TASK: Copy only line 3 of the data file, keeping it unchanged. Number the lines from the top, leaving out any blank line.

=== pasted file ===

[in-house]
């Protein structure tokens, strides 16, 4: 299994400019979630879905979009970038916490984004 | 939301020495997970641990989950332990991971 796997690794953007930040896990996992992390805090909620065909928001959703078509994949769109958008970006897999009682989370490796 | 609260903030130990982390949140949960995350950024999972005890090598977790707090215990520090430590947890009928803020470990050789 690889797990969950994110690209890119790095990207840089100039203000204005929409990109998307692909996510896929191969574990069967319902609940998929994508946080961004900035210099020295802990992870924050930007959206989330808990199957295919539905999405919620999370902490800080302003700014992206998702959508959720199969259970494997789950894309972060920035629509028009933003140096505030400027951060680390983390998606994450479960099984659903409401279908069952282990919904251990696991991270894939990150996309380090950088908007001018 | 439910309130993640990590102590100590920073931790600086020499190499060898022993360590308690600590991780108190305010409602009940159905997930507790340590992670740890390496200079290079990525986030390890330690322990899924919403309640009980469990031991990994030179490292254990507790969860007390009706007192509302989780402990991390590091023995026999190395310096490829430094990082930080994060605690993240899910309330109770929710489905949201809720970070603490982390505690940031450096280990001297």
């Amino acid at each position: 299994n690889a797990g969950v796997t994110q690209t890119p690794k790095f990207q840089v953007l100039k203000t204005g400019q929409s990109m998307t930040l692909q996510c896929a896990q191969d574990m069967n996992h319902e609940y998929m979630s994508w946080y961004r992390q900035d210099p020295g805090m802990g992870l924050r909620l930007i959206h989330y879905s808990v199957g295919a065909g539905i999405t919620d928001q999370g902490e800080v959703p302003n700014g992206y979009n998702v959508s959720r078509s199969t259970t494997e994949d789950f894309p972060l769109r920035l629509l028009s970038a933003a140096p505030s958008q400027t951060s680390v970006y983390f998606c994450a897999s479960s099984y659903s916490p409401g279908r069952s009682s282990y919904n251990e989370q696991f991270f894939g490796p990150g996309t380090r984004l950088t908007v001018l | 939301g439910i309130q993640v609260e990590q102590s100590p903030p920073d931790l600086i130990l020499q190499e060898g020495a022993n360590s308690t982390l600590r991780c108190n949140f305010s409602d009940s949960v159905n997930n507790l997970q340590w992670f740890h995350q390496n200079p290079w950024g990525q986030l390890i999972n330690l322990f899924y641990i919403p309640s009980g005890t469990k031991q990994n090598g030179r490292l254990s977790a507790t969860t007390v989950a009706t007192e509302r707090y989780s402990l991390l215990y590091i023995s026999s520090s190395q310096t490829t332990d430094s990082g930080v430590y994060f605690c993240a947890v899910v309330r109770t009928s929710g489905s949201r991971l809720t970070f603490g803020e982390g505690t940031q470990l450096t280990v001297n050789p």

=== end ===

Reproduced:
């Amino acid at each position: 299994n690889a797990g969950v796997t994110q690209t890119p690794k790095f990207q840089v953007l100039k203000t204005g400019q929409s990109m998307t930040l692909q996510c896929a896990q191969d574990m069967n996992h319902e609940y998929m979630s994508w946080y961004r992390q900035d210099p020295g805090m802990g992870l924050r909620l930007i959206h989330y879905s808990v199957g295919a065909g539905i999405t919620d928001q999370g902490e800080v959703p302003n700014g992206y979009n998702v959508s959720r078509s199969t259970t494997e994949d789950f894309p972060l769109r920035l629509l028009s970038a933003a140096p505030s958008q400027t951060s680390v970006y983390f998606c994450a897999s479960s099984y659903s916490p409401g279908r069952s009682s282990y919904n251990e989370q696991f991270f894939g490796p990150g996309t380090r984004l950088t908007v001018l | 939301g439910i309130q993640v609260e990590q102590s100590p903030p920073d931790l600086i130990l020499q190499e060898g020495a022993n360590s308690t982390l600590r991780c108190n949140f305010s409602d009940s949960v159905n997930n507790l997970q340590w992670f740890h995350q390496n200079p290079w950024g990525q986030l390890i999972n330690l322990f899924y641990i919403p309640s009980g005890t469990k031991q990994n090598g030179r490292l254990s977790a507790t969860t007390v989950a009706t007192e509302r707090y989780s402990l991390l215990y590091i023995s026999s520090s190395q310096t490829t332990d430094s990082g930080v430590y994060f605690c993240a947890v899910v309330r109770t009928s929710g489905s949201r991971l809720t970070f603490g803020e982390g505690t940031q470990l450096t280990v001297n050789p």